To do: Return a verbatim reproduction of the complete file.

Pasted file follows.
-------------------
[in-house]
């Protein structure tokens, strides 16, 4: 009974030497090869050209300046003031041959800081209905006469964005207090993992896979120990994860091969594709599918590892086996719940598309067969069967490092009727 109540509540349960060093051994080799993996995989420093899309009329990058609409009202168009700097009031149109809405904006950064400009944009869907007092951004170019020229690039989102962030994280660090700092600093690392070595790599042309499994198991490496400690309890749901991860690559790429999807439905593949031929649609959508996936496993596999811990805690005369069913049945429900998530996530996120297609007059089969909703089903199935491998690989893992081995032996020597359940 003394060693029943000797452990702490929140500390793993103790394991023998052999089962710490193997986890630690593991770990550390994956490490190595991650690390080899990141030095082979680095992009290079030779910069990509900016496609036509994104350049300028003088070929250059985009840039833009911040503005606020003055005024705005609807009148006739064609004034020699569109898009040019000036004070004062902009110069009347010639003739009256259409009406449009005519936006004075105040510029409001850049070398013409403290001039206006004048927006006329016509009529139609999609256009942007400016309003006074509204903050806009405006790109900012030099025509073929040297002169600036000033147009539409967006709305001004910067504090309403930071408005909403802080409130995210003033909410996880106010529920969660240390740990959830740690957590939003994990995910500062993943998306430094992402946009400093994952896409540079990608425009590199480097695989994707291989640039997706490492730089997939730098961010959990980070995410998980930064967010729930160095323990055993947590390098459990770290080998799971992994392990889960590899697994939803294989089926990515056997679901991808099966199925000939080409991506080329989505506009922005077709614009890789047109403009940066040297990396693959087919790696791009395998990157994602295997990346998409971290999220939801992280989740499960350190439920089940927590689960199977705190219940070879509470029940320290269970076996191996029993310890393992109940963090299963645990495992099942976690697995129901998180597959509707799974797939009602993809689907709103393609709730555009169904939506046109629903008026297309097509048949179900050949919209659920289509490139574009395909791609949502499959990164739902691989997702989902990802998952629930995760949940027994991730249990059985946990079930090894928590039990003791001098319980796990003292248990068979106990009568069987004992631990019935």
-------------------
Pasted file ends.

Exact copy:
[in-house]
């Protein structure tokens, strides 16, 4: 009974030497090869050209300046003031041959800081209905006469964005207090993992896979120990994860091969594709599918590892086996719940598309067969069967490092009727 109540509540349960060093051994080799993996995989420093899309009329990058609409009202168009700097009031149109809405904006950064400009944009869907007092951004170019020229690039989102962030994280660090700092600093690392070595790599042309499994198991490496400690309890749901991860690559790429999807439905593949031929649609959508996936496993596999811990805690005369069913049945429900998530996530996120297609007059089969909703089903199935491998690989893992081995032996020597359940 003394060693029943000797452990702490929140500390793993103790394991023998052999089962710490193997986890630690593991770990550390994956490490190595991650690390080899990141030095082979680095992009290079030779910069990509900016496609036509994104350049300028003088070929250059985009840039833009911040503005606020003055005024705005609807009148006739064609004034020699569109898009040019000036004070004062902009110069009347010639003739009256259409009406449009005519936006004075105040510029409001850049070398013409403290001039206006004048927006006329016509009529139609999609256009942007400016309003006074509204903050806009405006790109900012030099025509073929040297002169600036000033147009539409967006709305001004910067504090309403930071408005909403802080409130995210003033909410996880106010529920969660240390740990959830740690957590939003994990995910500062993943998306430094992402946009400093994952896409540079990608425009590199480097695989994707291989640039997706490492730089997939730098961010959990980070995410998980930064967010729930160095323990055993947590390098459990770290080998799971992994392990889960590899697994939803294989089926990515056997679901991808099966199925000939080409991506080329989505506009922005077709614009890789047109403009940066040297990396693959087919790696791009395998990157994602295997990346998409971290999220939801992280989740499960350190439920089940927590689960199977705190219940070879509470029940320290269970076996191996029993310890393992109940963090299963645990495992099942976690697995129901998180597959509707799974797939009602993809689907709103393609709730555009169904939506046109629903008026297309097509048949179900050949919209659920289509490139574009395909791609949502499959990164739902691989997702989902990802998952629930995760949940027994991730249990059985946990079930090894928590039990003791001098319980796990003292248990068979106990009568069987004992631990019935």